PRESIDENT Rodrigo Duterte is set to raise issues “close to his heart” at the 32nd Association of Southeast Asian Nations (ASEAN) Summit in Singapore next week.
Foreign Affairs Assistant Secretary for ASEAN Affairs Maria Hellen dela Vega said yesterday that Duterte will be joining a working dinner on April 27 and the Leaders’ Retreat the following day.
“On the part of the Philippines, the President would address issues that are close to his heart, especially matters that affect the well-being of the peoples of our region,” Dela Vega said at a press briefing in Malacañang.
“He will work with other leaders in putting an imprint towards the realization of ASEAN Vision 2025 by identifying and prioritizing initiatives that will move forward action lines in the political, security, economic and socio-cultural communities,” she added.
She said Duterte will particularly work on the deliverables of the Philippines’ chairmanship last year, including the ASEAN consensus on the protection and promotion of the rights of migrant workers and the ASEAN declaration on the role of civil service as a catalyst to realize the ASEAN Vision 2025, and other declarations that focus on the overall health of the citizens of the region.
Singapore has chosen the theme of a resilient and innovative ASEAN, thus focus “will be on ways to make use of innovation and technology to improve the lives of our people,” according to the DFA official.
“Singapore will be introducing initiatives along this line, including one that will move forward city development, sustainable urbanization and connectivity among ASEAN cities,” Dela Vega said.
Also up for discussion by the 10-member bloc are transnational and trans-boundary issues such as terrorism, violent extremism, trafficking in persons, illicit drugs, disaster management, and the developments in the South China Sea.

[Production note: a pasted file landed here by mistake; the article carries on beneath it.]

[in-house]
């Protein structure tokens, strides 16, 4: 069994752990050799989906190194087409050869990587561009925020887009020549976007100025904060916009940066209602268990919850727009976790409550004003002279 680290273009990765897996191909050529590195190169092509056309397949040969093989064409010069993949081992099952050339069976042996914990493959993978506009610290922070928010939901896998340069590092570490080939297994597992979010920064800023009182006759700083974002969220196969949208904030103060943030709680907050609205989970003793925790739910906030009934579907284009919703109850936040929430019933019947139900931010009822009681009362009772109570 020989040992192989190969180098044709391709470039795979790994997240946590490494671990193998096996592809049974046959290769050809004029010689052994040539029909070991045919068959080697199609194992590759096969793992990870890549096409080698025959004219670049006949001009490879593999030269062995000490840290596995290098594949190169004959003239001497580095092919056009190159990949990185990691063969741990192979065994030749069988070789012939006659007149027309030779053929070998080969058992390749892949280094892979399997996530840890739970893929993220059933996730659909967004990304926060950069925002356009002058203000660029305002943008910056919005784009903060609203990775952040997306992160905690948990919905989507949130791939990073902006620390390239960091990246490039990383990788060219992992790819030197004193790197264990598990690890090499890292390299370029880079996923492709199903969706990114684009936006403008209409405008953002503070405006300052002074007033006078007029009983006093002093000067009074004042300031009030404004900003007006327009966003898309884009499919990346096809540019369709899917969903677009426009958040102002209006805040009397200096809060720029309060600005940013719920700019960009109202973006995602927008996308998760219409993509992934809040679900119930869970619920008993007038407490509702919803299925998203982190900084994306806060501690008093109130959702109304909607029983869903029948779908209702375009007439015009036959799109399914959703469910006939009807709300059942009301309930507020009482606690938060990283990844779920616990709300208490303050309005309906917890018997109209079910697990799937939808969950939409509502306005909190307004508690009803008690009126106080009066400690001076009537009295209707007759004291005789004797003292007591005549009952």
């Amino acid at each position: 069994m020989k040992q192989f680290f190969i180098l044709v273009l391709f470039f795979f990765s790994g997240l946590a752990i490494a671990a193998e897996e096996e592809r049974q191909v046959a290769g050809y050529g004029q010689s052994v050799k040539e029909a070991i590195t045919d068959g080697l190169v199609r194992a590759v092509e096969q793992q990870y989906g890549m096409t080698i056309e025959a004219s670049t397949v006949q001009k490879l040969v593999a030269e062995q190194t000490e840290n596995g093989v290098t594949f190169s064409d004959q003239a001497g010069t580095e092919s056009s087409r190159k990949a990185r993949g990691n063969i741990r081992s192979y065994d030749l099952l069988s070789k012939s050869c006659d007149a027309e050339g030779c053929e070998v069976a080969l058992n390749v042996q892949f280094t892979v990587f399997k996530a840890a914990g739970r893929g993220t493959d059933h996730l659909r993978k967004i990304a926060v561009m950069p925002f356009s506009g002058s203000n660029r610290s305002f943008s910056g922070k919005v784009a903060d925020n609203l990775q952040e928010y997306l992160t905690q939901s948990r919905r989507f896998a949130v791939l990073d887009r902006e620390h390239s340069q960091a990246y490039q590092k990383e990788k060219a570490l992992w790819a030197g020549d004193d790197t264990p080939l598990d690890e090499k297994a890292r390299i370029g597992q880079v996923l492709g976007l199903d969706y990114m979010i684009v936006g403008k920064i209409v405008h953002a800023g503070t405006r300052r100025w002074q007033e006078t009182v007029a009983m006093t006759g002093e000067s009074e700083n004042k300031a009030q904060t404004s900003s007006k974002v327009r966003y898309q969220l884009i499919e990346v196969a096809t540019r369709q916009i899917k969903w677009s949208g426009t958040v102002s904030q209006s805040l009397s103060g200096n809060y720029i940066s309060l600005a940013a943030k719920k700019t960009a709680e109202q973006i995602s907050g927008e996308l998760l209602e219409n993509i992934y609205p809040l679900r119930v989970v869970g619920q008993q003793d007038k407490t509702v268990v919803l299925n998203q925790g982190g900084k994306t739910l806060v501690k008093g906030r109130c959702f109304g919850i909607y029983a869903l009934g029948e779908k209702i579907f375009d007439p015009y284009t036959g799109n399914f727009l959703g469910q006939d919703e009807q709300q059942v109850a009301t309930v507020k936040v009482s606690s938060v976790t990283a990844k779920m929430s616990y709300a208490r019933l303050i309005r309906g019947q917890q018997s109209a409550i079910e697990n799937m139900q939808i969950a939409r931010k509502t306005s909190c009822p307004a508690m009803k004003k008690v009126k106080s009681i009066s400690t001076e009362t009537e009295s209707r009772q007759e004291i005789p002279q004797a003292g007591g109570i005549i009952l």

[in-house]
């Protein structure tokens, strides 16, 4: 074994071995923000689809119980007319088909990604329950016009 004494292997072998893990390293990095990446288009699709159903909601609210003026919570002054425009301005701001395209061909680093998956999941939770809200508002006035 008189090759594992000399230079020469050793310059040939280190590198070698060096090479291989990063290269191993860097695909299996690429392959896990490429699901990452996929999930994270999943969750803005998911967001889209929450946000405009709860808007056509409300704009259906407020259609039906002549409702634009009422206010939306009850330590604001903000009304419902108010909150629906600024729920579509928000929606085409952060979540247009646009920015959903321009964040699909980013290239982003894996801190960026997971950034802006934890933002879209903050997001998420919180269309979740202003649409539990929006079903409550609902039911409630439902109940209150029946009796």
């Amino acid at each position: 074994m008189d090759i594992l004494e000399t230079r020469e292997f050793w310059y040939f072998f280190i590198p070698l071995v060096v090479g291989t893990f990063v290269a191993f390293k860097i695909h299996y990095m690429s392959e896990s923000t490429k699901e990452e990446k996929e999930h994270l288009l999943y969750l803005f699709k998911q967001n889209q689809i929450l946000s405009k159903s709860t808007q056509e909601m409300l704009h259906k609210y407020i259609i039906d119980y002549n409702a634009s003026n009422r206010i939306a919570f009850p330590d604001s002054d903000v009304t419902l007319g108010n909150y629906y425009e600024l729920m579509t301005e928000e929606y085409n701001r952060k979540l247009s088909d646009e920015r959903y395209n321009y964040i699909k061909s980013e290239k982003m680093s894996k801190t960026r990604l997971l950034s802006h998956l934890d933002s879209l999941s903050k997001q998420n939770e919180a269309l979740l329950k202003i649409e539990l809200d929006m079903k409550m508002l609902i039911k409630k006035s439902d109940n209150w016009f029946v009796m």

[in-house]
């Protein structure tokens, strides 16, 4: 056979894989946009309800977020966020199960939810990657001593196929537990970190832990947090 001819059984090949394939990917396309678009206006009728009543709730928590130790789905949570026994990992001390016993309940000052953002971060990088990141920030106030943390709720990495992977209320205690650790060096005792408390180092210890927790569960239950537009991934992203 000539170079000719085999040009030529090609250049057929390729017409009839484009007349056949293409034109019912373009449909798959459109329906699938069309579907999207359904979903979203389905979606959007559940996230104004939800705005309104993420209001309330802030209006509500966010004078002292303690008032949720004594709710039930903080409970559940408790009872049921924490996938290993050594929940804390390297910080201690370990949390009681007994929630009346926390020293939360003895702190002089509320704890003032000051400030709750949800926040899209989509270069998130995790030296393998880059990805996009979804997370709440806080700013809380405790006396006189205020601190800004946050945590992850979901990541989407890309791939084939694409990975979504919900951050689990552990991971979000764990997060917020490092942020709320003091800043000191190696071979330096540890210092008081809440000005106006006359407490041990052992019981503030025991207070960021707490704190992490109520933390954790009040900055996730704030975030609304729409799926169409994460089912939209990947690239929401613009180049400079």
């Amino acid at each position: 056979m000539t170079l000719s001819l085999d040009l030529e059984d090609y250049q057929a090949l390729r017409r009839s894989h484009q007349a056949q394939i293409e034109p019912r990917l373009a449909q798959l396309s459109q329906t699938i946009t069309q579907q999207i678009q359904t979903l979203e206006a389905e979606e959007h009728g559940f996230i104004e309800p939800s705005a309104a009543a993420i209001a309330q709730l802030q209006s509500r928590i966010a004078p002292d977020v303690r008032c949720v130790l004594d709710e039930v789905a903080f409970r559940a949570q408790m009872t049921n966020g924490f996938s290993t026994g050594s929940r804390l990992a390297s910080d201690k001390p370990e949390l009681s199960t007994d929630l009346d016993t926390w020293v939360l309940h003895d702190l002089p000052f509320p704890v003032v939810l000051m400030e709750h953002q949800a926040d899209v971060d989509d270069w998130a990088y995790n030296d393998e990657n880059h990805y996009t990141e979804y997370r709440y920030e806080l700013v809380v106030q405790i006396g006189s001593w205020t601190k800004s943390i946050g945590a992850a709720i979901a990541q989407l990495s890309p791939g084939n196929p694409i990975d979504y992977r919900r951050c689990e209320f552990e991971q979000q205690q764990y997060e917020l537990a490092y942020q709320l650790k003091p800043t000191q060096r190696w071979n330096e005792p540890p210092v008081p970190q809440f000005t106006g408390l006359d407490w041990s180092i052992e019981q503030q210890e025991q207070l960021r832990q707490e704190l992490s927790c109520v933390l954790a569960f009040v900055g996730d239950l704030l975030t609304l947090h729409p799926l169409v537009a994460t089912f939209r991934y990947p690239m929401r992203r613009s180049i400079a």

“We can anticipate that the leaders will be tackling regional and global issues that impact on the peace and security of our region, as well as on current developments that now pose a challenge to economic integration and the promotion of a free, fair and rules-based trading regime,” Dela Vega said.
She added that two ASEAN leaders, which she declined to identify at the moment, have expressed interest in holding meetings with Duterte on the sidelines of the biannual summit.
A meeting between Duterte and Singapore Prime Minister Lee Hsien Loong is also being worked out in hopes to get the latter’s “thoughts and his sentiments about the chairmanship so we can also help, support Singapore,” Dela Vega said.
Duterte may also touch base with the thousands of Filipinos living and working in the city state.
The April summit will be exclusive to Southeast Asia leaders with dialogue partners such as the United States, European Union, and China expected to take part in November.
In April last year, Duterte opened the 30th ASEAN Summit in Manila with an appeal for non-interference in member states’ internal affairs.
He emphasized how the ASEAN was founded based on mutual respect for independence, sovereignty, equality, territorial integrity, and non-interference.
Duterte — who has been criticized domestically and internationally for his anti-drug campaign that has seen thousands of drug suspects either get killed or jailed — also raised the problems on illegal drugs and migrant labor.
The Philippines’ chairmanship coincided with the 50th founding anniversary of the association.